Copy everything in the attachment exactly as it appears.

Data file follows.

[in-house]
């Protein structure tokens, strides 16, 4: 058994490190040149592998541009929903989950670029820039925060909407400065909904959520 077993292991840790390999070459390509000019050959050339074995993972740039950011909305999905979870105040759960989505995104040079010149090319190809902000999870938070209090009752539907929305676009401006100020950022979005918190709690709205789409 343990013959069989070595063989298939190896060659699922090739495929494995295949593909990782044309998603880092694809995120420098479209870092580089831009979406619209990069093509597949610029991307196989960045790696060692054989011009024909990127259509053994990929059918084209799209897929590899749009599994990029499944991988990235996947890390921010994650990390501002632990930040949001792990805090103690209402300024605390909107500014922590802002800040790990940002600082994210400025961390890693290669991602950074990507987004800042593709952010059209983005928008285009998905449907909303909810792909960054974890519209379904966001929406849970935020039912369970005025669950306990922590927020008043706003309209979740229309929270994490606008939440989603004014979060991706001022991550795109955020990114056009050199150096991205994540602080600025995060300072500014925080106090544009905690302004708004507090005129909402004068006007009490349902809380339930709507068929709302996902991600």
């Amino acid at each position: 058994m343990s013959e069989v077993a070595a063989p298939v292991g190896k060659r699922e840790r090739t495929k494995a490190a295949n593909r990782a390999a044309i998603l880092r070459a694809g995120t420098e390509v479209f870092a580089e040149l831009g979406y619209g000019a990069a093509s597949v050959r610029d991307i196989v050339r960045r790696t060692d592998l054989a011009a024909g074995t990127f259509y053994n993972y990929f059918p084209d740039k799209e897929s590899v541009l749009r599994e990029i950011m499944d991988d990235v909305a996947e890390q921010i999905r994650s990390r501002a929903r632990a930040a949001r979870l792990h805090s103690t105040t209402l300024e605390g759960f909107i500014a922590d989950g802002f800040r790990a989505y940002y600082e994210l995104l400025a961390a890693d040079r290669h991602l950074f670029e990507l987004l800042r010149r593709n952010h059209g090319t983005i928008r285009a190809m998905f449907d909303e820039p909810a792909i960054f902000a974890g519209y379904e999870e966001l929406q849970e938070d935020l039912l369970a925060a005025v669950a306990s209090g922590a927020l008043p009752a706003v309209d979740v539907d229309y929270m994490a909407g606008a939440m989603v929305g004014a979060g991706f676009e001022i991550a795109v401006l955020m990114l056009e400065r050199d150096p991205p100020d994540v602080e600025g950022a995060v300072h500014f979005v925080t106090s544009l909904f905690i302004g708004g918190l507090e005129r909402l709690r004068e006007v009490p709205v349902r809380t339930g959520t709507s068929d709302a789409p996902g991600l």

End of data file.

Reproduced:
[in-house]
């Protein structure tokens, strides 16, 4: 058994490190040149592998541009929903989950670029820039925060909407400065909904959520 077993292991840790390999070459390509000019050959050339074995993972740039950011909305999905979870105040759960989505995104040079010149090319190809902000999870938070209090009752539907929305676009401006100020950022979005918190709690709205789409 343990013959069989070595063989298939190896060659699922090739495929494995295949593909990782044309998603880092694809995120420098479209870092580089831009979406619209990069093509597949610029991307196989960045790696060692054989011009024909990127259509053994990929059918084209799209897929590899749009599994990029499944991988990235996947890390921010994650990390501002632990930040949001792990805090103690209402300024605390909107500014922590802002800040790990940002600082994210400025961390890693290669991602950074990507987004800042593709952010059209983005928008285009998905449907909303909810792909960054974890519209379904966001929406849970935020039912369970005025669950306990922590927020008043706003309209979740229309929270994490606008939440989603004014979060991706001022991550795109955020990114056009050199150096991205994540602080600025995060300072500014925080106090544009905690302004708004507090005129909402004068006007009490349902809380339930709507068929709302996902991600």
């Amino acid at each position: 058994m343990s013959e069989v077993a070595a063989p298939v292991g190896k060659r699922e840790r090739t495929k494995a490190a295949n593909r990782a390999a044309i998603l880092r070459a694809g995120t420098e390509v479209f870092a580089e040149l831009g979406y619209g000019a990069a093509s597949v050959r610029d991307i196989v050339r960045r790696t060692d592998l054989a011009a024909g074995t990127f259509y053994n993972y990929f059918p084209d740039k799209e897929s590899v541009l749009r599994e990029i950011m499944d991988d990235v909305a996947e890390q921010i999905r994650s990390r501002a929903r632990a930040a949001r979870l792990h805090s103690t105040t209402l300024e605390g759960f909107i500014a922590d989950g802002f800040r790990a989505y940002y600082e994210l995104l400025a961390a890693d040079r290669h991602l950074f670029e990507l987004l800042r010149r593709n952010h059209g090319t983005i928008r285009a190809m998905f449907d909303e820039p909810a792909i960054f902000a974890g519209y379904e999870e966001l929406q849970e938070d935020l039912l369970a925060a005025v669950a306990s209090g922590a927020l008043p009752a706003v309209d979740v539907d229309y929270m994490a909407g606008a939440m989603v929305g004014a979060g991706f676009e001022i991550a795109v401006l955020m990114l056009e400065r050199d150096p991205p100020d994540v602080e600025g950022a995060v300072h500014f979005v925080t106090s544009l909904f905690i302004g708004g918190l507090e005129r909402l709690r004068e006007v009490p709205v349902r809380t339930g959520t709507s068929d709302a789409p996902g991600l």